The church is made of these living stones, which Jesus builds into a spiritual house. We are just as reliable as the stones and bricks in your church. And when people need the church they know where to find us.
The word edifice is based on the Latin word for building, as is the word edify. When we edify people they are built up in faith. How do we do that?
It’s usually not with the razzle dazzle of a thundering cloud on a mountaintop. It’s more often by being there: in church every Sunday, at work every Monday; at home for the children; on the telephone for the family; available wherever we are expected to be.
More than once I’ve found myself in a position where I was ready, willing and incompetent. Unfortunately the abler person had absconded. Oh, well! I did the best I could and the Lord made up the difference.  
As Abraham said more than once to His God, “Here I am!”

Friday of the Sixth Week in Ordinary Time


That is why it was called Babel,
because there the Lord confused the speech of all the world.
It was from that place that he scattered them all over the earth.

And they were all filled with the Holy Spirit and began to speak in different tongues, as the Spirit enabled them to proclaim.

We should "compare and contrast" the stories of Pentecost and the Tower of Babel:

The “upper room” is a high place, reminding us of the Tower;

The people of Babel do not know God and are arrogant,
But the disciples love Jesus and wait on his Spirit;
God comes down to both places:
To confuse in Babel,
To reconcile in the Cenacle;
God intervenes in human life. He does not let things go on without Him.
In both stories people suddenly speak unknown languages:
and cannot work together in Babel,
but build one edifice of the Spirit from the Cenacle;
the people in both stories scatter over the face of the earth
to make war with each other
to build a unified world of peace.

In Genesis, “Babel” is the story of sin’s inexorable increase. The confusion, misunderstanding, suspicion and hostility that occur when people speak different languages are all the result of sin. And differing languages only increase sin’s intensity. Even when people speak the same language with different accents tragedy can ensue.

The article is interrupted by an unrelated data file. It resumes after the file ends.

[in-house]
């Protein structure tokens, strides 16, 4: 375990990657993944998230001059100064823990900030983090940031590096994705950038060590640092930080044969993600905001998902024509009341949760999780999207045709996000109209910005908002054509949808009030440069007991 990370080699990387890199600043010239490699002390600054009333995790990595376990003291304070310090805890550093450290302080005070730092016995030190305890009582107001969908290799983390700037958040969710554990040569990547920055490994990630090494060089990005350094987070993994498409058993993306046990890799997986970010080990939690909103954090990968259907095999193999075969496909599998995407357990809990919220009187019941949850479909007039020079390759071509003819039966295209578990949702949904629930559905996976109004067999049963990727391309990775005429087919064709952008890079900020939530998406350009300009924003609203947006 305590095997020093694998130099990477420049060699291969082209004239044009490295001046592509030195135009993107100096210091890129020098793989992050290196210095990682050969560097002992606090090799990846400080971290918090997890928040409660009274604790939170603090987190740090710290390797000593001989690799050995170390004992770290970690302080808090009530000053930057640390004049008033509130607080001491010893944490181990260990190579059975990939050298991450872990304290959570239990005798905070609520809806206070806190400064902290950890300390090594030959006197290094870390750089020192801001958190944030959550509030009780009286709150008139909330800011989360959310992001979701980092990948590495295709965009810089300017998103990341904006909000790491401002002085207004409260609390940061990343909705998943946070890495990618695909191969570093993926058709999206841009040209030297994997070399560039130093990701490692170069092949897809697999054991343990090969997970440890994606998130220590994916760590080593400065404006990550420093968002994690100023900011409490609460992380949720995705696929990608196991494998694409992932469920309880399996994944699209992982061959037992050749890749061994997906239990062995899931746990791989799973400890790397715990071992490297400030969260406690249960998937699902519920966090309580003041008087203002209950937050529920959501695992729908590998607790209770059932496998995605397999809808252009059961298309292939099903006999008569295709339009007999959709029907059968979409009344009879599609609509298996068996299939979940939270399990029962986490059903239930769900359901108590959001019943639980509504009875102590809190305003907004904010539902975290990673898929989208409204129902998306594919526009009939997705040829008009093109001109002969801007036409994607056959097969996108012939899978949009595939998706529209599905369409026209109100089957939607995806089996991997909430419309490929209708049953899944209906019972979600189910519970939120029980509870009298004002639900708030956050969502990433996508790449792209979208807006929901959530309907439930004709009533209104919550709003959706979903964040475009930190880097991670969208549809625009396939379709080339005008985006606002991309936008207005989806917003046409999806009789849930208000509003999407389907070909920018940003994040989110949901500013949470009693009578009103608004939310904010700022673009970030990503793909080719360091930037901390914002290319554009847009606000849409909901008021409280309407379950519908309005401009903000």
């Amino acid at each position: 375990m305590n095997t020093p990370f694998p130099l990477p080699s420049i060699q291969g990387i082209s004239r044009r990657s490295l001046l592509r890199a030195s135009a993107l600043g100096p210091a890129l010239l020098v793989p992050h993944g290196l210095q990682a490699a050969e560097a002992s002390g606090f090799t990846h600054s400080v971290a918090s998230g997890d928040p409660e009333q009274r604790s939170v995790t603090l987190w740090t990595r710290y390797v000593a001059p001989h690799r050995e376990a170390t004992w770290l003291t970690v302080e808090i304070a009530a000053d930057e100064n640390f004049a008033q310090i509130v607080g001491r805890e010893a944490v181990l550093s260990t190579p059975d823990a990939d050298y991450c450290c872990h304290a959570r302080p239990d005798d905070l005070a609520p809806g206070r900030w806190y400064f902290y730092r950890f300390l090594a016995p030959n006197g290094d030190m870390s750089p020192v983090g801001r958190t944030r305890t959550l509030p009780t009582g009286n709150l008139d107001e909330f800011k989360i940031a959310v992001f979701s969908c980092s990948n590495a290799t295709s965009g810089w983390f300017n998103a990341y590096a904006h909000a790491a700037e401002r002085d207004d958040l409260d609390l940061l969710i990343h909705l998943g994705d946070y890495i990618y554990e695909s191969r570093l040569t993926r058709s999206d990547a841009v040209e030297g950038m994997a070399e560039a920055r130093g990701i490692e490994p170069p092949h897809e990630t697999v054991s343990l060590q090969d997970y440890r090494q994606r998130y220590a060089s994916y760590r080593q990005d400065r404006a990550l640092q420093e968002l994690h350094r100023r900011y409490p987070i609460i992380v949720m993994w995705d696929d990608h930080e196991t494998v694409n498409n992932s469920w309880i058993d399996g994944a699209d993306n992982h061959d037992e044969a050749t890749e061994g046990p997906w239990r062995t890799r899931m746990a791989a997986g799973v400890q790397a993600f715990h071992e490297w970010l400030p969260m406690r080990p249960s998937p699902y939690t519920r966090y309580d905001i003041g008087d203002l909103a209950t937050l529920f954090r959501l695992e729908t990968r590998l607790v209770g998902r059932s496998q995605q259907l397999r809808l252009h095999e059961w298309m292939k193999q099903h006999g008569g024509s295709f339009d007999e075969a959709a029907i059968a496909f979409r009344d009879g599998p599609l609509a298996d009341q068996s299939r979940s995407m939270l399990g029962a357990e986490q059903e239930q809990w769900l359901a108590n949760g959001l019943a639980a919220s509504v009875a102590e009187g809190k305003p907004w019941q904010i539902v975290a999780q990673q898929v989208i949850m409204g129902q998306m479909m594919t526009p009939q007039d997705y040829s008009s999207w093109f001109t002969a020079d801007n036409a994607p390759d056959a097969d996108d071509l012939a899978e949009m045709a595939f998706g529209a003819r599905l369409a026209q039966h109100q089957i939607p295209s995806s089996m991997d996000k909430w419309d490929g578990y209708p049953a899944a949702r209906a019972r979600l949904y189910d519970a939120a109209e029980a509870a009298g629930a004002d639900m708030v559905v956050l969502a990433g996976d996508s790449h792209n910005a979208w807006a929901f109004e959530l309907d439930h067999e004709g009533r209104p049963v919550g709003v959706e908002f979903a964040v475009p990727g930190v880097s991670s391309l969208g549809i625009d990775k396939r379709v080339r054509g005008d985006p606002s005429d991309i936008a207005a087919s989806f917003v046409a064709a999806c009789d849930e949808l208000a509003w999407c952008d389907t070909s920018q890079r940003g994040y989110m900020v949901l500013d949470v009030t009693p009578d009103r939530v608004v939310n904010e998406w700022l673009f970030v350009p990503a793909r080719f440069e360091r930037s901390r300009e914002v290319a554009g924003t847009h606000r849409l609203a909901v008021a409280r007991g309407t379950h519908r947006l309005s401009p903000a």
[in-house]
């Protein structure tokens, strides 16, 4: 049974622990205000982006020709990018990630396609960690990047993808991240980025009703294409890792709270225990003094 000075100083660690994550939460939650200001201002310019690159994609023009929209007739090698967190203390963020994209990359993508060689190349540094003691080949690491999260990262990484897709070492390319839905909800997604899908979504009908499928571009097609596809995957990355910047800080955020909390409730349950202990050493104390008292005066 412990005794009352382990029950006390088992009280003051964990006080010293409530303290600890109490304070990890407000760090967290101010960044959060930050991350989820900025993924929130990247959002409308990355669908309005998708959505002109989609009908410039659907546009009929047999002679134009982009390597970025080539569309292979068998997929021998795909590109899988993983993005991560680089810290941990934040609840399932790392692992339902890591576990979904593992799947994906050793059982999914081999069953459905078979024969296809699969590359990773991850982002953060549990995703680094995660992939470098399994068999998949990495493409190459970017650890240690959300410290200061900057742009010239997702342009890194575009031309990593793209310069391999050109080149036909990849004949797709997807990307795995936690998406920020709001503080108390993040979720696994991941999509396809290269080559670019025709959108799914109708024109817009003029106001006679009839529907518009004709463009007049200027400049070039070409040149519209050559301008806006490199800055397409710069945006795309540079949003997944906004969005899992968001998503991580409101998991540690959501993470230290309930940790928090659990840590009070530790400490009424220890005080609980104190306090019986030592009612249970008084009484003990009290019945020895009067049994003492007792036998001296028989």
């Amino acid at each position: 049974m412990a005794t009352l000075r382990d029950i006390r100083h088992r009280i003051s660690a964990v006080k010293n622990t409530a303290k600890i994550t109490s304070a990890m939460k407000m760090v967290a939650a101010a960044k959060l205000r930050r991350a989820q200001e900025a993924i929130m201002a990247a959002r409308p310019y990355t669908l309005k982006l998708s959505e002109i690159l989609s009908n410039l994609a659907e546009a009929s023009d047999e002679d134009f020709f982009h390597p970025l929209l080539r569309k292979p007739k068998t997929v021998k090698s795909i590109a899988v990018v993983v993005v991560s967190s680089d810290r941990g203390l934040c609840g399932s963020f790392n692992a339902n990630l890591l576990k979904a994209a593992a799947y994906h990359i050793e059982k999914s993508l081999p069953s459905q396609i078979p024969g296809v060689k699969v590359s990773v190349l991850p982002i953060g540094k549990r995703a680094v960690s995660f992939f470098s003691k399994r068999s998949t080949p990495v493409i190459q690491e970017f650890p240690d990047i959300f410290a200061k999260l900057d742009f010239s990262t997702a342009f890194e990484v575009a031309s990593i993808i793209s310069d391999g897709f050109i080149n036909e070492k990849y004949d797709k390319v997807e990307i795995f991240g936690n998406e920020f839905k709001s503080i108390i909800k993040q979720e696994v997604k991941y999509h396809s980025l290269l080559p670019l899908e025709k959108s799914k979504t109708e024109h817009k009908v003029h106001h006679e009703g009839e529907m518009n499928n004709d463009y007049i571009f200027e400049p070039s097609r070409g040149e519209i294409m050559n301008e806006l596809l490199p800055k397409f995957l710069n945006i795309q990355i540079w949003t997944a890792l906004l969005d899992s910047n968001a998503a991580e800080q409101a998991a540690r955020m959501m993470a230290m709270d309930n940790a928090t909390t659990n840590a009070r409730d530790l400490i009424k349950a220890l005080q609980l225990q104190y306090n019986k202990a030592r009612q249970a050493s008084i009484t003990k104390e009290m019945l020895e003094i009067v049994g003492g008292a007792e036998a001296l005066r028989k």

But at Pentecost God gave the Church a common language with which to address the whole world, the language of the Holy Spirit. Pentecost represents the healing of tongues which were wounded at Babel. They can now announce the gospel with one “language.”
Pentecostal Christians might suppose that the "language" is the glossolalia so common to their prayer gatherings, and there are other references to that phenomenon in scripture, but Acts 2 describes the gift of understanding.
Pentecost is the inaugural event of a Church which is sent to the whole world to speak of Jesus Christ in every human language. With that “language of the Spirit” missionaries bring the same, consistent, healing and unifying doctrine to all people. There is no culture which is so alien or barbaric that it cannot find itself in the gospel, nor is there any culture which must not change under its impact.
As we grieve over the Fall and rejoice at the coming of the Son of Man, so can we regret the tragedy of Babel and celebrate with gratitude the Evangelical Language which God has given us. 

Thursday of the Sixth Week in Ordinary Time

Last Supper window
in St Luke's Episcopal Church, Anchorage Ky

Every creature that is alive shall be yours to eat;
I give them all to you as I did the green plants.
Only flesh with its lifeblood still in it you shall not eat.
For your own lifeblood, too, I will demand an accounting:
from every animal I will demand it,
and from one man in regard to his fellow man
I will demand an accounting for human life.
If anyone sheds the blood of man,
by man shall his blood be shed;
For in the image of God
has man been made.

I suppose vegetarians are disappointed with this passage from Genesis. However it suggests that, before the Fall and the Flood neither man nor animals ate flesh. Carnivorism appears in Genesis with the increase of sin and may be a concession God gives to our sinful nature.
But I am more interested in the prohibition against consuming blood. The Jews believed God’s covenant with Noah was given to all humankind, though most nations had long ago forgotten it. When the early church agreed to accept gentiles into the church they retained this prohibition against consuming blood. (Act 15: 20, 29)
Although Christians apparently forgot the rule, some English Protestant sects restored it during the heyday of the Protestant reformation. They refused to eat blood pudding, a favorite of the English cuisine.
Jehovah’s Witnesses also adhere to the rule to this day. They refuse transfusions of blood because that would be a kind of consuming. When I was chaplain at the University of Minnesota Hospital I learned that doctors found patients don’t need as many transfusions as they supposed, after working with Jehovah’s Witnesses. They recovered from major surgery and huge losses of blood faster than doctors had anticipated. If nothing else this rule demonstrates the tenacity of God’s word and its many interpretations. 

But this scripture must remind Catholics of the command which seems to contradict Noah’s covenant:
So Jesus said to them, ‘Very truly, I tell you, unless you eat the flesh of the Son of Man and drink his blood, you have no life in you. Those who eat my flesh and drink my blood have eternal life, and I will raise them up on the last day; for my flesh is true food and my blood is true drink. Those who eat my flesh and drink my blood abide in me, and I in them. John 6: 53-56